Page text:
1. pgl

      “The Orange idiot says words – most often words that neither makes sense nor are connected to reality – but they sounds good to his minions and other idiots.”

      I did not watch this farce live but I have seen clips. What struck me is how Trump is constantly waving his hands around as if we were supposed to pay attention to that as he babbles one lie after another. For his next appearance – I want someone to tie his stupid hands behind his back and let’s see if he changes in the way he speaks.

    1. pgl

      The testimony of PwC’s William Morris and of Daniel Bunn (Tax Foundation) were both the speakers bragging about how they are big shot international tax lawyers and had nothing to do with the profit shifting by Big Pharma. In other words, not worth your time. Why the Senate committee put up with these two bloviating clowns is beyond me.

      Then again – I predicted a few days ago that they would do this.

    2. pgl

      I decided to read Wyden’s and Crapo’s statements last. Crapo was trying to defend the 2017 tax law change but alas his statements were your usual misleading GOP crap-o. Wyden’s statement dovetails what Brad Setser noted. My favorite part?

      The numbers are astonishing. Republicans delivered Big Pharma a tax cut of more than 40 percent. From 2014 to 2016, the industry paid 19.6 percent on average. In 2019 and 2020, it paid 11.6 percent. Pharma got a substantially lower tax rate than most other industries specifically because the 2017 Republican law essentially gave a green light for the kind of tax gaming that the biggest drug companies engage in so relentlessly. They stash intellectual property in other countries. They stick manufacturing offshore. They use accounting tricks to shift money to foreign subsidiaries. Republicans could have put a stop to these tax games. They did not.


  9. Macroduck

    Over at Wolf Street, it has been asserted that the real fed funds rate is negative::

    A commenter here was ignorant enough to fall for Wolf’s silly claim. Here are a trio of real effective funds rate calculations, based on inflation measures other than core CPI:

    Wolf cherry-picked the inflation series he used to adjust the funds rate. He also ignored the drawdown of Fed assets. He also made no reference to the Taylor rule.

    Relying Wolf Street is a little like relying on Tyler Durden. The issue raised may be worth a bit of research, but the conclusions drawn are meant to be sensational, without regard to the truth. It for rubes and suckers.

    1. pgl

      “Core CPI, on a month-to-month basis (+0.4%) has been in the same range for the fifth month in a row. On an unrounded basis, April was a little hotter than in March. Year-over-year, core CPI (+5.5%)”

      Year over year? Only a moron like JohnH would take this seriously. Core CPI last month rose by about the same amount as the headline rate.

  10. pgl

    Brad Setser’s testimony was very informative:

    Republicans promised that their 2017 tax cut for the rich would reduce the incentives to shift profits to tax havens. I predicted back then that such profit shifting would continue. Brad notes that the problem has actually gotten worse.

    Before the 2017 tax cut we imported a lot of our drugs which were often produced abroad. Brad notes this has gotten much worse.

    Yea – Trump sucked at tax policy and transfer pricing. But hey – he sucked at everything.

  11. pgl

    Brad Setser mentioned Gilead Sciences as being one of the few Big Pharma multinationals that is not blatantly shifting income to tax havens. I just checked its 10-K filing. Effective tax rate for 2022 = 21.5% with over 76% of its worldwide income being sourced in the US.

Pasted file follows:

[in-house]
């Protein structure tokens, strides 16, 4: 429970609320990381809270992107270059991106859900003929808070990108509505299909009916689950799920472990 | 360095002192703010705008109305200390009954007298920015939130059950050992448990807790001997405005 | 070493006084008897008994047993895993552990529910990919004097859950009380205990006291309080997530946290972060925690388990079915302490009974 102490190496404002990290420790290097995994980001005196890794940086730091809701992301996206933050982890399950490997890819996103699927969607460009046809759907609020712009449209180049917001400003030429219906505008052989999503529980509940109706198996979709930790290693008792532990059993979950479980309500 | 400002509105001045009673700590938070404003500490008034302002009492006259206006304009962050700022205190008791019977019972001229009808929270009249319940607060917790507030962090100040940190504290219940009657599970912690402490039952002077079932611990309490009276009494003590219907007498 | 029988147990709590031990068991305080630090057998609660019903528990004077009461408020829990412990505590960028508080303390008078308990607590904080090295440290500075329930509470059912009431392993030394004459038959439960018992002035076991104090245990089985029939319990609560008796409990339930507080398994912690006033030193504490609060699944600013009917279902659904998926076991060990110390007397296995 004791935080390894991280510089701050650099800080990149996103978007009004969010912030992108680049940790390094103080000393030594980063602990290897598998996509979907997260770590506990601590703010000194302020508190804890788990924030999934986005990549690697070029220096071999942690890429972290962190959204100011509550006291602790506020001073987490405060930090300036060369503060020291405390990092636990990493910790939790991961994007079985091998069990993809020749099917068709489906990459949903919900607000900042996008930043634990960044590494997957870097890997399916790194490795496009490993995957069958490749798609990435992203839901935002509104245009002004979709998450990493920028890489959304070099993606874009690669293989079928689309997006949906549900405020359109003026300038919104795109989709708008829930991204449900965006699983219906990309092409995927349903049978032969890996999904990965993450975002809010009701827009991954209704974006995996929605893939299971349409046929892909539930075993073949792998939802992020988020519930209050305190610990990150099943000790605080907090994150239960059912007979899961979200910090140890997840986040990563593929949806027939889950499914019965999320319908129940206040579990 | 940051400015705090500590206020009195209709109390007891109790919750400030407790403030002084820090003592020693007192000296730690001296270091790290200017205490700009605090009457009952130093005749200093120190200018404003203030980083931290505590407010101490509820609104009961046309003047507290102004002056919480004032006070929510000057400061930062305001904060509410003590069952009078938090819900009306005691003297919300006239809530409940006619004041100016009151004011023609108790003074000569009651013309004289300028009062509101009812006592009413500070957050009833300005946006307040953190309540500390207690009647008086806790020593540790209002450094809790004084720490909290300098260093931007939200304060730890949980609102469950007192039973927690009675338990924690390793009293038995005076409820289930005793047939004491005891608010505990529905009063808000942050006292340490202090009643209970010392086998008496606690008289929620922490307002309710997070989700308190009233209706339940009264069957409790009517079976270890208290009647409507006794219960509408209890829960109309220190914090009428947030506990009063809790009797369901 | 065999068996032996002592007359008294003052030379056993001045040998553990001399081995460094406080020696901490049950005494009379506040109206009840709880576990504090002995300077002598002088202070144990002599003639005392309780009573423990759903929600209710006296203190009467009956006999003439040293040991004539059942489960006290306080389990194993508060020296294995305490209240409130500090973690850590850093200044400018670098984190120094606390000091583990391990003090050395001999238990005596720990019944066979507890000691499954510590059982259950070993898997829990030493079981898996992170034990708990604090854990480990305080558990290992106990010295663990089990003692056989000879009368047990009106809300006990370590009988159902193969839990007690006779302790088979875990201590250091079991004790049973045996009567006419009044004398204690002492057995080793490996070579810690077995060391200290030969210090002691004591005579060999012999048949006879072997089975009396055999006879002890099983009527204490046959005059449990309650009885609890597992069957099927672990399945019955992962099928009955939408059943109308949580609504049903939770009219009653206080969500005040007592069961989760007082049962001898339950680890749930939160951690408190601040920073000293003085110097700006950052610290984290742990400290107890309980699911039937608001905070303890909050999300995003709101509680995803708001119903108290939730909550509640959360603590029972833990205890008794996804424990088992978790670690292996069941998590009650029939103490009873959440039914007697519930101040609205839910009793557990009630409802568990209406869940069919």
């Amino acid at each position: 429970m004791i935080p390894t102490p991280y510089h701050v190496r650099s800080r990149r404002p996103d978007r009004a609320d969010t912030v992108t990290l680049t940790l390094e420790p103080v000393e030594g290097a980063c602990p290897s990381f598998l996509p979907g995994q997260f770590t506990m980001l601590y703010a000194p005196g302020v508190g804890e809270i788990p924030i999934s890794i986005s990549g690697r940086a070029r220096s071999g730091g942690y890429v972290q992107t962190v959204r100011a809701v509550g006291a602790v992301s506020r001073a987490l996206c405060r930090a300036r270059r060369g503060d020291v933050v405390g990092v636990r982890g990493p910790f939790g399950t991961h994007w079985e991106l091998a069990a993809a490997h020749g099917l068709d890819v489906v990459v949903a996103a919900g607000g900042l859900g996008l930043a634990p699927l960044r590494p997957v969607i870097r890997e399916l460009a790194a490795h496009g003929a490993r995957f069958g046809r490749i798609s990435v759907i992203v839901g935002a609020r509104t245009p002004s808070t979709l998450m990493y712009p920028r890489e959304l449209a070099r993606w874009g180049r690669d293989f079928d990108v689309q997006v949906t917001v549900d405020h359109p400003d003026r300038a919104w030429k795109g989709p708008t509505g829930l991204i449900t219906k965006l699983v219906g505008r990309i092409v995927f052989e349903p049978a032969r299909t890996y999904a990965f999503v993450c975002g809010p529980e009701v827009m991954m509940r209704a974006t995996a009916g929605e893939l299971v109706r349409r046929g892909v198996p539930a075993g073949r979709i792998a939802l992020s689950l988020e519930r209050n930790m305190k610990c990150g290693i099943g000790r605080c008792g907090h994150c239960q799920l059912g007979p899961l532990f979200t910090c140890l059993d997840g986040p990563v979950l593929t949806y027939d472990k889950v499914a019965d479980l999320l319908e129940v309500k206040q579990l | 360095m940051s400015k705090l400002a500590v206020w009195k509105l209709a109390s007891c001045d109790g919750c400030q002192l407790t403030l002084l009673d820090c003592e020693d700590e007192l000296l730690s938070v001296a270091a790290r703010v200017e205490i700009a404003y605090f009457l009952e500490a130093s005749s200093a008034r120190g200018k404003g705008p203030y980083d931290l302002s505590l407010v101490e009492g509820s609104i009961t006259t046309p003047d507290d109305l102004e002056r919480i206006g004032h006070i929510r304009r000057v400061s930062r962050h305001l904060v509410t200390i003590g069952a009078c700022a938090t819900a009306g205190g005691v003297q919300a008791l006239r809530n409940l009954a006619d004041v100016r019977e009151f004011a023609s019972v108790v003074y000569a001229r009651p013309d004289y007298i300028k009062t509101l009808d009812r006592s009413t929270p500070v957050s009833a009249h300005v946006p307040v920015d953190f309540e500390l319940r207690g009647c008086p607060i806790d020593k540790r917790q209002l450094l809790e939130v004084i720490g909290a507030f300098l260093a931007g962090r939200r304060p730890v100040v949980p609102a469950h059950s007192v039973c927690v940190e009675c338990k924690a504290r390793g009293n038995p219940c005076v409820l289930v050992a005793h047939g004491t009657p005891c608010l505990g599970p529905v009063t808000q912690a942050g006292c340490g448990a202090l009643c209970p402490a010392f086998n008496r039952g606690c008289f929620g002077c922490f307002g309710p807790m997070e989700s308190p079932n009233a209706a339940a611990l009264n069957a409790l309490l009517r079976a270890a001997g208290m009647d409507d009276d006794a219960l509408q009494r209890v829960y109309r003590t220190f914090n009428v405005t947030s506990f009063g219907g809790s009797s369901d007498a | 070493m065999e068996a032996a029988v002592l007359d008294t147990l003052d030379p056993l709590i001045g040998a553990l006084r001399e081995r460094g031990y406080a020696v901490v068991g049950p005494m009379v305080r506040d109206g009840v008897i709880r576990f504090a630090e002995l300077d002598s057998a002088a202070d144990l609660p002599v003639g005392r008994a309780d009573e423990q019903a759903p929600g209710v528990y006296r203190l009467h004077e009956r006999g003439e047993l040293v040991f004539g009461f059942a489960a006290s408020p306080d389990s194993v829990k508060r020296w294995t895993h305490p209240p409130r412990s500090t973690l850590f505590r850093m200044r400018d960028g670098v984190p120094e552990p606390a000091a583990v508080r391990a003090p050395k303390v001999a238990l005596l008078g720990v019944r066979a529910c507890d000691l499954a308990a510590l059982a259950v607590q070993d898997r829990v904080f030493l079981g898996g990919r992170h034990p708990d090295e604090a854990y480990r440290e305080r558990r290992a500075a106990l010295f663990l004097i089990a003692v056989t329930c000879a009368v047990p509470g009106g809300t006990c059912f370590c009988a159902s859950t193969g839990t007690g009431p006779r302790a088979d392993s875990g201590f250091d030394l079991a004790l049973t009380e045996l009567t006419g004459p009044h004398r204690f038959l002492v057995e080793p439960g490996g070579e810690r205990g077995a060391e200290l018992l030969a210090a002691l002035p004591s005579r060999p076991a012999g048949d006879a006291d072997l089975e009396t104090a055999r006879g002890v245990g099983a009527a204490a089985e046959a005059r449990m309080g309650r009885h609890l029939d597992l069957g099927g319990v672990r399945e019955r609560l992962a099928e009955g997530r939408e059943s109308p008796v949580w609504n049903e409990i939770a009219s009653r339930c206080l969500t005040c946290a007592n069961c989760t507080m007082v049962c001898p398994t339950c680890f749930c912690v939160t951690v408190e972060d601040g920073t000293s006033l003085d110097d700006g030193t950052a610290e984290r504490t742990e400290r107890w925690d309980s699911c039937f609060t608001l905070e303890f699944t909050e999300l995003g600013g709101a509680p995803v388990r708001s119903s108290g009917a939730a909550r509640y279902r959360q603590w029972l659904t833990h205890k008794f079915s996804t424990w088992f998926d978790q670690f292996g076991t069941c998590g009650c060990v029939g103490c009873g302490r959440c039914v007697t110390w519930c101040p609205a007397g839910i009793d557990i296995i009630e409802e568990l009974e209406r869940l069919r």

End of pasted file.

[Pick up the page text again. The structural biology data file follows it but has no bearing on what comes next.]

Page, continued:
12. pgl

    Ukraine to invade Russia?

    Mikhail Khodaryonok, a former Russian air defense commander and a Russian state TV commentator, predicted that Ukraine will use high-precision weaponry to carry out an expected counteroffensive by first launching a “massive strike” within Russia. He made his predictions while assessing the heavy weaponry in Ukraine’s possession during a Russian state TV segment posted Thursday with English subtitles by BBC Monitoring reporter Francis Scarr. Ukraine has reportedly been preparing for a spring counteroffensive to take back its territories occupied by Russia since the war began with the February 2022 invasion. The country’s military capabilities have been bolstered by Western aid in recent months, including advanced military equipment, tanks and artillery.

    I hope this happens as it would put tremendous pressure on the war criminal Putin. The only was to end this carnage is to bring Putin to his knees.

    1. Ivan

      I doubt that Ukraine will be permitted to use long range western missiles to attack within Russia. But some Russian hawks are defining “Russia” as including Crimea and the 4 oblasts occupied in 2014 and later.

      An actual attack on Russia itself would serve Putin more than Ukraine. He has desperately been trying to motivate his people and soldiers by making this invasion into an attack on Russia. The Kremlin stunt a week ago suggests that he actually would like an attack on Moscow as an excuse for further escalation and to motivate the Russian people to get more supportive.

  13. Macroduck

    Off topic – drug prices and market power –

    Matt Stoller has published a piece on the role of pharmacy benefit managers (PBMs) in the drug industry:

    The bad news is that PBMs are the worst sort of rent seeking goons, powerful and benefiting from special exemptions under law. The good news is that the Senate is considering legislation to rein them in:

    There actually is an effort to reduce anti-trust and market-rigging activity since the 2020 election. Didn’t think I’d ever see it.

    1. pgl

      ‘The original idea behind PBMs is they would be able to get enough bargaining power by representing multiple insurance companies that they could negotiate to bring down drug prices. And accumulate bargaining power they did, merging until three PBMs control 80% of the insurance market. They are also vertically integrated with insurance companies and drug store chains. The top three PBMs are owned by CVS, United Health, and Cigna.’